6 Low-Maintenance Pets That Can Slash Your Stress, Experts Say
They offer mood-altering love and cuddles, without the work.
Anyone who owns a pet will tell you that the creatures they share their home with add unmeasurable joy and happiness to their days. From walking a dog to snuggling a cat to serving a reptile its daily meals, taking care of another being is one of life's most rewarding experiences. It can also slash your stress. One 2021 study published in the journal Anthrozoös even found that owning a pet later in life is related to fewer symptoms of anxiety.
However, it's no secret that certain animals require lots of time, energy, and money. That's where low-maintenance pets come in. They're just as fun and stress-busting as an energetic pup, but don't require endless attention along with multiple walks per day. Read on for the easy-to-care-for critters that experts say will liven up your home and keep the blues at bay.
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Syrian hamsters—also known as golden hamsters and teddy bear hamsters—are the most popular type of hamster. "[These pets] are generally low-maintenance, quiet, and interesting," says Matthew McCarthy, DVM, a veterinarian and founder of Juniper Valley Animal Hospital in Queens, New York. "They're fun to watch if you get them a wheel and are tame enough to hold, although a gentle touch is needed."
These critters are nocturnal, so McCarthy notes they often wake in the evening hours and will happily interact with their humans then. They require daily food and water and a small habitat that's cleaned about once a week.
You might not have considered owning a rat as a pet, but McCarthy assures us they're snuggly creatures who will gladly chill on your lap while you read or watch TV—and what's better for stress relief than cuddles? Of course, "you don't want to pick up pizza rat down at the Times Square station and take him home," says McCarthy. "Instead, seek out pet rat breeders or rescue groups—there are plenty—and they will set you up with a nice domestic pet rat. They have been bred as pets for over 100 years."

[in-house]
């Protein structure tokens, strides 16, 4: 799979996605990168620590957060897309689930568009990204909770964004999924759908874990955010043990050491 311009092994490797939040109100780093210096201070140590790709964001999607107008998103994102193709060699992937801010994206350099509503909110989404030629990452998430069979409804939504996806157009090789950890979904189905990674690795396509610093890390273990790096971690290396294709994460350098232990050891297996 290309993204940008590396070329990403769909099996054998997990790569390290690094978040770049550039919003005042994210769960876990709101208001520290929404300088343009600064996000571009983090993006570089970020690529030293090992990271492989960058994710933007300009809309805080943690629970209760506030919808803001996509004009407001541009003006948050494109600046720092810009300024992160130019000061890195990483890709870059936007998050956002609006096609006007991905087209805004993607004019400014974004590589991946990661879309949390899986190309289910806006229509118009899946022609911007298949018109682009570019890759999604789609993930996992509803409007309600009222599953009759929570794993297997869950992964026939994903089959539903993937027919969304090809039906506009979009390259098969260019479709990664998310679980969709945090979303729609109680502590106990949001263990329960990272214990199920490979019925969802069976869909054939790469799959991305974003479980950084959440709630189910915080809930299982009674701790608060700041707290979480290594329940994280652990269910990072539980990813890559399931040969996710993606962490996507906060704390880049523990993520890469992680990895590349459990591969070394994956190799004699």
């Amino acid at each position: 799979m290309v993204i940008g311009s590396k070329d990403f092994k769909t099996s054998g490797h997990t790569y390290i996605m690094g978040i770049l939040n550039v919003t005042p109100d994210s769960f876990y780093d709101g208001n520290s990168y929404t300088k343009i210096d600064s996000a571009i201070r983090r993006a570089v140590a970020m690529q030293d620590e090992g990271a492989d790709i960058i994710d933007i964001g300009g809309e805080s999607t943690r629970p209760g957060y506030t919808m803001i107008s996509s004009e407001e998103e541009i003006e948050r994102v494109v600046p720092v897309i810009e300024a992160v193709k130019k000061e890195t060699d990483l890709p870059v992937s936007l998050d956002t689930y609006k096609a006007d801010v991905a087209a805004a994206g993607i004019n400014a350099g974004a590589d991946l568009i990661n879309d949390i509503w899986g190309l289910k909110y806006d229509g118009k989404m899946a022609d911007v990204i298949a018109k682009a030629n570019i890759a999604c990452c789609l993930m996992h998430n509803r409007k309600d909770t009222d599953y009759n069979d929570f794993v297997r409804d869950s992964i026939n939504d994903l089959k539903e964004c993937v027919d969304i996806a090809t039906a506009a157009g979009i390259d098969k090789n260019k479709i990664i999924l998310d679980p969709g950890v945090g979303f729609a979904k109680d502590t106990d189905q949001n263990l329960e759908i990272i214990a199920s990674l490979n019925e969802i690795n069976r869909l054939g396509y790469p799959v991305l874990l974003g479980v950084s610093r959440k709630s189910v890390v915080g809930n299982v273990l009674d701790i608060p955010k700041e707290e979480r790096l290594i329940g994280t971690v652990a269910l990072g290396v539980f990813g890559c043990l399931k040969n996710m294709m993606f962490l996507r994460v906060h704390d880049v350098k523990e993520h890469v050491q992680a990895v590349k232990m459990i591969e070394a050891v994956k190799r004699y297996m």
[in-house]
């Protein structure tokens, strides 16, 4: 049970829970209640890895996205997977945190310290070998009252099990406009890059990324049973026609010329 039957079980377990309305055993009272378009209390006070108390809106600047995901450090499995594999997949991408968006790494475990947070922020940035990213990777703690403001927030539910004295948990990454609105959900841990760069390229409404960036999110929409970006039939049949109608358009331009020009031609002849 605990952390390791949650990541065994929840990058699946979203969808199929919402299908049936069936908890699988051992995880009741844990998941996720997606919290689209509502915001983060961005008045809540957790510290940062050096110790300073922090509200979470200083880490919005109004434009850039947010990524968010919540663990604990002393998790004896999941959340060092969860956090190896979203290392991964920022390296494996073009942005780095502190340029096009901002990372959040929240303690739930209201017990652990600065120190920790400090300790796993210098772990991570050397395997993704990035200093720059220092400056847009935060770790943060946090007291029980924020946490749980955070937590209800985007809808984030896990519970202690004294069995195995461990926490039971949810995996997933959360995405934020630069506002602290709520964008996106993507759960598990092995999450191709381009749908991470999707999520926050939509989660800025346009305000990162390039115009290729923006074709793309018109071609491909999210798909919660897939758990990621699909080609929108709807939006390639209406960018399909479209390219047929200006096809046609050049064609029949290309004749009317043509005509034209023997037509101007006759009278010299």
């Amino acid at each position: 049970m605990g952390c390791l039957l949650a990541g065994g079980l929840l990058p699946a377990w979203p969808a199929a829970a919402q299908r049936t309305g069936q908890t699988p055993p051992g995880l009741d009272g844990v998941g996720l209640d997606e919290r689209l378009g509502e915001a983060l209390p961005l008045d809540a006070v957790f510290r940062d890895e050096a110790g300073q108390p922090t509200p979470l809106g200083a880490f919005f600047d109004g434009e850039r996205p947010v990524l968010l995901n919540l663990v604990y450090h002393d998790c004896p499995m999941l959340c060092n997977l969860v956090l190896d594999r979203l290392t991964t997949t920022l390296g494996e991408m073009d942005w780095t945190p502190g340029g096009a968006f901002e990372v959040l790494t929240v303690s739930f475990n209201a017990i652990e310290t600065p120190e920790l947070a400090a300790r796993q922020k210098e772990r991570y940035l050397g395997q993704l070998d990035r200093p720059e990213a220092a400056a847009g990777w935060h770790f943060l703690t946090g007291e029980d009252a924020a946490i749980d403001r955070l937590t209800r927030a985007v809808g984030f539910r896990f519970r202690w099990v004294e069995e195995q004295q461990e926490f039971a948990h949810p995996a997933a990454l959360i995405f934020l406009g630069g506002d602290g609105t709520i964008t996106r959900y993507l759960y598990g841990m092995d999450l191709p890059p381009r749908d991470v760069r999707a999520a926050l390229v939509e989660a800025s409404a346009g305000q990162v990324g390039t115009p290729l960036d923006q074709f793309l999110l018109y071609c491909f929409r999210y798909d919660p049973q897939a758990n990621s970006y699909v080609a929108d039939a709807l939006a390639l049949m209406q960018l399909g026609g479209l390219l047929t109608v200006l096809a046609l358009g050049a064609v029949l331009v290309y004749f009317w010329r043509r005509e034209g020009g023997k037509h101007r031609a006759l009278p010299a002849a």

Rats are quite social and prefer to be kept in same-sex pairs or groups. House them in a wire cage and provide them with fresh food and water once a day.
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Nothing soothes stress like having a companion to talk to—and budgerigars (or budgies, for short) fit the bill. As the most popular breed of parakeets, they are decidedly chatty and low-key. "Budgies are highly social birds and love to interact with people, birds, and even other animals," says McCarthy. "They frequently learn behaviors and mimic voices and tones, and, with practice, some parakeets have been known to learn vocabularies of more than 100 words."
Although they can't learn to converse, they can be taught to mimic and respond to cues and verbal commands. All they need is a small, clean cage with a perch, as well as food and water. Add a few toys with reflective surfaces, bells, and rattles to keep them happy, suggests McCarthy.
Hermit crabs are inexpensive, low-maintenance, and cute. (Seriously, who doesn't want to watch a group of tiny crabs trade shells and crawl around.) "These guys are quite social and groups of crabs tend to be more active than individual crabs," says McCarthy. "Since caring for a few hermit crabs really isn't any more difficult than caring for one, having multiple crabs is recommended."
They do need a humid cage, which does require some setup. "Use an under-tank heat pad to keep your pets warm," says McCarthy. "A large water dish in the cage will supply humidity." Once you experience the joy of one crawling in your hand, you'll forget all about the hour you put into getting them organized.
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You've probably seen these docile creatures swimming in your local pond. But did you know they also make good pets? "Turtles are cool, calm, collected, and they love to munch leaves all day," says Jeff Carbridge, a qualified animal behaviorist and training consultant at Dog Owner. "Breeds like the African sideneck or the eastern box don't grow beyond a foot, which is perfect if you don't have loads of room for them to roam."
All you need to keep them content is a clean enclosure, food, and water. Carbridge explains that turtles are affectionate creatures with loads of personality who develop strong bonds with their owners. "They take things slow and at their own pace—the way we are supposed to take life but never do," he says.
Don't write off cats as high-maintenance just because they're larger than the other animals on this list. All they really need is food, water, a litter box, some toys, and lots of cuddles. Plus, they provide companionship in many ways—and you'll notice their stress-busting impact as soon as you feel one purr in your arms.
"They are often loving and affectionate towards their owners, enjoy being petted and played with, and provide companionship simply by being present," says Amber LaRock, a licensed vet tech. "Many people find that having a cat around the house is a calming and enjoyable presence, and cats can make wonderful friends."
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